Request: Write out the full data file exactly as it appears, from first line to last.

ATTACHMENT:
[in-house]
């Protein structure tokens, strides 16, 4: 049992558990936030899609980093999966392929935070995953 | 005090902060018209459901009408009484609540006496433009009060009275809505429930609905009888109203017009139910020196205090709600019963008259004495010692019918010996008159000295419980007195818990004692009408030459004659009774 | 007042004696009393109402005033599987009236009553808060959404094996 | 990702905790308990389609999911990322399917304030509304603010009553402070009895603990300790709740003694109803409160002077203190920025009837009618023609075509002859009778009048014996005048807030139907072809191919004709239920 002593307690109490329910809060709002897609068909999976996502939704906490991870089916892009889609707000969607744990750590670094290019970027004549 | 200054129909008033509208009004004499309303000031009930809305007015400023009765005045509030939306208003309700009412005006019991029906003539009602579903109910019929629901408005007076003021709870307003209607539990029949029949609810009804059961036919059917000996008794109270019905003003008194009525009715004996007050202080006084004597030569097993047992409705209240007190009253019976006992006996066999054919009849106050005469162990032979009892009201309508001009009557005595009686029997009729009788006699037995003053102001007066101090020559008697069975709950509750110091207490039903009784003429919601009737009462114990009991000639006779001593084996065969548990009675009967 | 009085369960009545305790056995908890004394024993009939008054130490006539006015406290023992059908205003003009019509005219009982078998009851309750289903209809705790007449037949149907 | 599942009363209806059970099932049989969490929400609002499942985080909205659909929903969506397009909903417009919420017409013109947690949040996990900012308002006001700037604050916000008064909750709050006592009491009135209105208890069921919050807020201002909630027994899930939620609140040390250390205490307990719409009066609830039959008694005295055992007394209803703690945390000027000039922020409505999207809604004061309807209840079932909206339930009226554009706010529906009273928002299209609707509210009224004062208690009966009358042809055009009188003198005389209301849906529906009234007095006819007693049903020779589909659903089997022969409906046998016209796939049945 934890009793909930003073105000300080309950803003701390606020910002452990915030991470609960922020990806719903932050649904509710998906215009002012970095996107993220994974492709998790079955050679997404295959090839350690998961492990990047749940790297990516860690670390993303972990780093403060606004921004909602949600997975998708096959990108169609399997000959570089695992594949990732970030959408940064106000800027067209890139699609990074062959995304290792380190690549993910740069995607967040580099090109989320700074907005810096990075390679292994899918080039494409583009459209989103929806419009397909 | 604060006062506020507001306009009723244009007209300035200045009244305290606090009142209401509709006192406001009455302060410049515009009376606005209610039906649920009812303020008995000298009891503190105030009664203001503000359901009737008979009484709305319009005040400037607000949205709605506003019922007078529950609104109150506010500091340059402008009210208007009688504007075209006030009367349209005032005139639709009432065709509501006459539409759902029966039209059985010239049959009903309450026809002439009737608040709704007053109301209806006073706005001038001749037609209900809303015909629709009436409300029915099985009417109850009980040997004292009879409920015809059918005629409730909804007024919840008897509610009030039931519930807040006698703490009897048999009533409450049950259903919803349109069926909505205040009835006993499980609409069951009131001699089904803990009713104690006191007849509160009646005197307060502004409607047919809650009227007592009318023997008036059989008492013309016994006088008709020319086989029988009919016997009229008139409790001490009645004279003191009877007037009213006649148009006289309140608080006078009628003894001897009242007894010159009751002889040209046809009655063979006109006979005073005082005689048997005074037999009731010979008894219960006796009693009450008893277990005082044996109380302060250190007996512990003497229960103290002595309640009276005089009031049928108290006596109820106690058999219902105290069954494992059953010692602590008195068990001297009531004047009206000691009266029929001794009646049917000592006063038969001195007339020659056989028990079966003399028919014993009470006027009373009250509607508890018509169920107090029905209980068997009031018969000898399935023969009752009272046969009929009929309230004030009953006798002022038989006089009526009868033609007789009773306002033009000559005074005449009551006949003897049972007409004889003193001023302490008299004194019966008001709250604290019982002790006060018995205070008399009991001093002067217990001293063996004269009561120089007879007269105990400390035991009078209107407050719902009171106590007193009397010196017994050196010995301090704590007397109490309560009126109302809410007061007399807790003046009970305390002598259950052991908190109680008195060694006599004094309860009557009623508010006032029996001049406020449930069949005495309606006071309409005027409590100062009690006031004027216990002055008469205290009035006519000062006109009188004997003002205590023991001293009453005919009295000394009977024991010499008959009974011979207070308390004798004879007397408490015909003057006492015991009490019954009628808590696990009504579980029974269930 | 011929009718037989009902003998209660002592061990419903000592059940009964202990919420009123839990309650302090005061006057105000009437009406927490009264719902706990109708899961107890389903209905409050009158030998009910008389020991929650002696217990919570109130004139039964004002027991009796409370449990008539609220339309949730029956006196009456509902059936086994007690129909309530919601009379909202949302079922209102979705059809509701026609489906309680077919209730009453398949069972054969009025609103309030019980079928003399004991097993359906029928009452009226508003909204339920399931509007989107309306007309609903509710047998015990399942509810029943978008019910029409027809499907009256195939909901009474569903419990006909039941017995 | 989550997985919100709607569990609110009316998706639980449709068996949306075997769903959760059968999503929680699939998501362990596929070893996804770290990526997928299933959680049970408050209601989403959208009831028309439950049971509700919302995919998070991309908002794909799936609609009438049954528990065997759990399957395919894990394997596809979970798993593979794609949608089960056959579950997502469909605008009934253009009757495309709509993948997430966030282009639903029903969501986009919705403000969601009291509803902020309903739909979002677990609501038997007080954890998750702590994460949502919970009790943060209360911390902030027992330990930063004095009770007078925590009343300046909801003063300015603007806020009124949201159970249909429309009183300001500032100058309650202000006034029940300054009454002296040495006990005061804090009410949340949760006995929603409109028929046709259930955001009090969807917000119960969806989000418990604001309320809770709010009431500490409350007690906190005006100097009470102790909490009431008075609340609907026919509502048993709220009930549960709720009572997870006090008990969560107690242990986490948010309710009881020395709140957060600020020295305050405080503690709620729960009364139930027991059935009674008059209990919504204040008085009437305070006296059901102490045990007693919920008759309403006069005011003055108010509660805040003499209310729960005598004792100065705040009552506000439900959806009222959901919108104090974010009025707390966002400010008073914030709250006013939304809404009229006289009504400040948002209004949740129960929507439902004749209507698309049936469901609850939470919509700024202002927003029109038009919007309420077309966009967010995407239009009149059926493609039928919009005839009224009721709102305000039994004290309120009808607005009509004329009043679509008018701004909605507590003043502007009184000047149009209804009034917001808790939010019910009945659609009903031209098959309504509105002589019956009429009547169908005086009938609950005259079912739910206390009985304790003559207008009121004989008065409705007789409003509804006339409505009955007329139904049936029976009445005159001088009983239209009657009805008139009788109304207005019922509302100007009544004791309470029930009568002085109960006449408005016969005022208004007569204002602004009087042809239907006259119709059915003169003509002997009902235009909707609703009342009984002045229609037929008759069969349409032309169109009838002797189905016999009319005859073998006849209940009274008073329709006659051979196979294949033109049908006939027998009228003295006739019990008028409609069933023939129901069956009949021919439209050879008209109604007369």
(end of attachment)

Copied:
[in-house]
């Protein structure tokens, strides 16, 4: 049992558990936030899609980093999966392929935070995953 | 005090902060018209459901009408009484609540006496433009009060009275809505429930609905009888109203017009139910020196205090709600019963008259004495010692019918010996008159000295419980007195818990004692009408030459004659009774 | 007042004696009393109402005033599987009236009553808060959404094996 | 990702905790308990389609999911990322399917304030509304603010009553402070009895603990300790709740003694109803409160002077203190920025009837009618023609075509002859009778009048014996005048807030139907072809191919004709239920 002593307690109490329910809060709002897609068909999976996502939704906490991870089916892009889609707000969607744990750590670094290019970027004549 | 200054129909008033509208009004004499309303000031009930809305007015400023009765005045509030939306208003309700009412005006019991029906003539009602579903109910019929629901408005007076003021709870307003209607539990029949029949609810009804059961036919059917000996008794109270019905003003008194009525009715004996007050202080006084004597030569097993047992409705209240007190009253019976006992006996066999054919009849106050005469162990032979009892009201309508001009009557005595009686029997009729009788006699037995003053102001007066101090020559008697069975709950509750110091207490039903009784003429919601009737009462114990009991000639006779001593084996065969548990009675009967 | 009085369960009545305790056995908890004394024993009939008054130490006539006015406290023992059908205003003009019509005219009982078998009851309750289903209809705790007449037949149907 | 599942009363209806059970099932049989969490929400609002499942985080909205659909929903969506397009909903417009919420017409013109947690949040996990900012308002006001700037604050916000008064909750709050006592009491009135209105208890069921919050807020201002909630027994899930939620609140040390250390205490307990719409009066609830039959008694005295055992007394209803703690945390000027000039922020409505999207809604004061309807209840079932909206339930009226554009706010529906009273928002299209609707509210009224004062208690009966009358042809055009009188003198005389209301849906529906009234007095006819007693049903020779589909659903089997022969409906046998016209796939049945 934890009793909930003073105000300080309950803003701390606020910002452990915030991470609960922020990806719903932050649904509710998906215009002012970095996107993220994974492709998790079955050679997404295959090839350690998961492990990047749940790297990516860690670390993303972990780093403060606004921004909602949600997975998708096959990108169609399997000959570089695992594949990732970030959408940064106000800027067209890139699609990074062959995304290792380190690549993910740069995607967040580099090109989320700074907005810096990075390679292994899918080039494409583009459209989103929806419009397909 | 604060006062506020507001306009009723244009007209300035200045009244305290606090009142209401509709006192406001009455302060410049515009009376606005209610039906649920009812303020008995000298009891503190105030009664203001503000359901009737008979009484709305319009005040400037607000949205709605506003019922007078529950609104109150506010500091340059402008009210208007009688504007075209006030009367349209005032005139639709009432065709509501006459539409759902029966039209059985010239049959009903309450026809002439009737608040709704007053109301209806006073706005001038001749037609209900809303015909629709009436409300029915099985009417109850009980040997004292009879409920015809059918005629409730909804007024919840008897509610009030039931519930807040006698703490009897048999009533409450049950259903919803349109069926909505205040009835006993499980609409069951009131001699089904803990009713104690006191007849509160009646005197307060502004409607047919809650009227007592009318023997008036059989008492013309016994006088008709020319086989029988009919016997009229008139409790001490009645004279003191009877007037009213006649148009006289309140608080006078009628003894001897009242007894010159009751002889040209046809009655063979006109006979005073005082005689048997005074037999009731010979008894219960006796009693009450008893277990005082044996109380302060250190007996512990003497229960103290002595309640009276005089009031049928108290006596109820106690058999219902105290069954494992059953010692602590008195068990001297009531004047009206000691009266029929001794009646049917000592006063038969001195007339020659056989028990079966003399028919014993009470006027009373009250509607508890018509169920107090029905209980068997009031018969000898399935023969009752009272046969009929009929309230004030009953006798002022038989006089009526009868033609007789009773306002033009000559005074005449009551006949003897049972007409004889003193001023302490008299004194019966008001709250604290019982002790006060018995205070008399009991001093002067217990001293063996004269009561120089007879007269105990400390035991009078209107407050719902009171106590007193009397010196017994050196010995301090704590007397109490309560009126109302809410007061007399807790003046009970305390002598259950052991908190109680008195060694006599004094309860009557009623508010006032029996001049406020449930069949005495309606006071309409005027409590100062009690006031004027216990002055008469205290009035006519000062006109009188004997003002205590023991001293009453005919009295000394009977024991010499008959009974011979207070308390004798004879007397408490015909003057006492015991009490019954009628808590696990009504579980029974269930 | 011929009718037989009902003998209660002592061990419903000592059940009964202990919420009123839990309650302090005061006057105000009437009406927490009264719902706990109708899961107890389903209905409050009158030998009910008389020991929650002696217990919570109130004139039964004002027991009796409370449990008539609220339309949730029956006196009456509902059936086994007690129909309530919601009379909202949302079922209102979705059809509701026609489906309680077919209730009453398949069972054969009025609103309030019980079928003399004991097993359906029928009452009226508003909204339920399931509007989107309306007309609903509710047998015990399942509810029943978008019910029409027809499907009256195939909901009474569903419990006909039941017995 | 989550997985919100709607569990609110009316998706639980449709068996949306075997769903959760059968999503929680699939998501362990596929070893996804770290990526997928299933959680049970408050209601989403959208009831028309439950049971509700919302995919998070991309908002794909799936609609009438049954528990065997759990399957395919894990394997596809979970798993593979794609949608089960056959579950997502469909605008009934253009009757495309709509993948997430966030282009639903029903969501986009919705403000969601009291509803902020309903739909979002677990609501038997007080954890998750702590994460949502919970009790943060209360911390902030027992330990930063004095009770007078925590009343300046909801003063300015603007806020009124949201159970249909429309009183300001500032100058309650202000006034029940300054009454002296040495006990005061804090009410949340949760006995929603409109028929046709259930955001009090969807917000119960969806989000418990604001309320809770709010009431500490409350007690906190005006100097009470102790909490009431008075609340609907026919509502048993709220009930549960709720009572997870006090008990969560107690242990986490948010309710009881020395709140957060600020020295305050405080503690709620729960009364139930027991059935009674008059209990919504204040008085009437305070006296059901102490045990007693919920008759309403006069005011003055108010509660805040003499209310729960005598004792100065705040009552506000439900959806009222959901919108104090974010009025707390966002400010008073914030709250006013939304809404009229006289009504400040948002209004949740129960929507439902004749209507698309049936469901609850939470919509700024202002927003029109038009919007309420077309966009967010995407239009009149059926493609039928919009005839009224009721709102305000039994004290309120009808607005009509004329009043679509008018701004909605507590003043502007009184000047149009209804009034917001808790939010019910009945659609009903031209098959309504509105002589019956009429009547169908005086009938609950005259079912739910206390009985304790003559207008009121004989008065409705007789409003509804006339409505009955007329139904049936029976009445005159001088009983239209009657009805008139009788109304207005019922509302100007009544004791309470029930009568002085109960006449408005016969005022208004007569204002602004009087042809239907006259119709059915003169003509002997009902235009909707609703009342009984002045229609037929008759069969349409032309169109009838002797189905016999009319005859073998006849209940009274008073329709006659051979196979294949033109049908006939027998009228003295006739019990008028409609069933023939129901069956009949021919439209050879008209109604007369």